William Buffalo Tiger, the first tribal chairman of the Miccosukee Tribe of Indians of Florida, passed away on January 6, 2005. His contributions as a leader and advocate for his people and other tribes ensure that he will never be forgotten.
Buffalo Tiger was born on March 6, 1920, on an island in the Everglades to Sally Tiger and Tiger Tiger, according to an obituary written by his eldest son, Lee Tiger. He grew up in the pristine “River of Grass;” the Tamiami Trail, which would forever change the Everglades and Miccosukee’s way of life, did not open for vehicle traffic until 1928.
While almost always an activist for his people—helping them to navigate and survive in the new “white” world—Buffalo Tiger did not take on an official role until 1953, when the tribe’s medicine people appointed him to serve as spokesperson in its dealings with the federal and state governments. In his autobiography, Buffalo Tiger: A Life in the Everglades (Bison Books, 2008), he said he was chosen for his assertiveness and his ability to speak some English.
As spokesperson, an unpaid position, Buffalo Tiger was constantly championing for the preservation of his tribe. In 1955, he met with Florida Governor Thomas LeRoy Collins to put an end to the harassment his family suffered by game wardens in the Everglades, according to his obituary. In 1954, during the termination hearings under Eisenhower’s presidency, he traveled with two Miccosukee men and a lawyer by train to Washington, D.C. They went with a message to the president from the Miccosukee’s medicine people that essentially said the tribe was not interested in what he had to offer. He wrote in his autobiography, “[W]e didn’t want anything from him. We just wanted to live our life. We just wanted to live on the land the way we had always lived on it—to hunt and find food the way we had always done it.”
A significant highlight of his life unfolded in 1958. The federal government had failed to meet a critical deadline to recognize the Miccosukee as a tribe, according to his obituary. The tribe received an invitation to visit Cuba, which, as Lee Tiger wrote in the obituary, was “brought on by the country’s remembrance of a treaty between the Miccosukee Tribe and Spain dating back to the 1700s.” With federal Indian policy in removal mode—diminishing the Miccosukee’s chances of obtaining recognition—Buffalo Tiger and a group of Miccosukee people went to Cuba to seek recognition from Fidel Castro, which the communist leader granted. This move ultimately led to the federal government’s decision to grant the tribe federal recognition in 1962. Buffalo Tiger served as the tribe’s chairman from 1962 to 1985.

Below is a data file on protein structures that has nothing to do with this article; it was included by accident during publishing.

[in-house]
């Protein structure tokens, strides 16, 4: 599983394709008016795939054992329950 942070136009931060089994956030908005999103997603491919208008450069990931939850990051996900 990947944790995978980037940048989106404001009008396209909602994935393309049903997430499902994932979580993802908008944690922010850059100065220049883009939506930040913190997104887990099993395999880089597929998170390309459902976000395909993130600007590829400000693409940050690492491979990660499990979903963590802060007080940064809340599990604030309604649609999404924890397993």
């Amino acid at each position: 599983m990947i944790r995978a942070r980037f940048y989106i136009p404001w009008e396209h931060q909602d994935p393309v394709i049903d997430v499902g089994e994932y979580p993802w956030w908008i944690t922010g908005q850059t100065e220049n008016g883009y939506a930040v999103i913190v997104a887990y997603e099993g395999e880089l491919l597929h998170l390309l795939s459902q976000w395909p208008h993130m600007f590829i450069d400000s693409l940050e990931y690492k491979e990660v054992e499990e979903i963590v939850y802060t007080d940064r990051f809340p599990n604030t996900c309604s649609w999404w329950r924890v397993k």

Another important achievement, which impacted Indian Country as a whole, was his contributions to the design of the Indian Self-Determination and Education Assistance Act of 1975, also known as Public Law 93-638, according to the obituary. He also was integral to the establishment of United South and Eastern Tribes, Inc. (USET), which today has a membership of 26 tribes. He served as an officer on the organization’s board of directors for 17 years and was president emeritus since 2010.
In a statement issued upon Tiger’s passing, current USET President Brian Patterson said, “For the Miccosukee Tribe of Indians of Florida and all of Indian Country, Chairman Tiger was a trailblazer to help bring federal recognition and assistance for his Tribe, a founding leader of USET, and an inspiration that there is hope beyond the darkness. The USET family is saddened by Chairman Tiger’s passing and stand proud that his moccasins left many of the foot prints we follow and work to fill today.”
A statement released by the office of Miccosukee Chairman Colley Billie lauds Tiger as a legend. “Chairman Tiger leaves a legacy of leadership, political, social and civic activism that will be greatly missed. … We honor him for shaping our world and establishing a strong foundation for the current and future generations to lead their lives with a sense of independence, unwavering determination to be self-sufficient and reverence for traditions,” the tribe said in the statement.
In addition to his son Lee, Buffalo Tiger is survived by his wife Yolima Tiger, son William Buffalo Tiger Jr, daughter Sally Tiger, son David Tiger, daughters Jennifer and Jessica, and 21 grandchildren. His funeral was held on January 8 in Miami.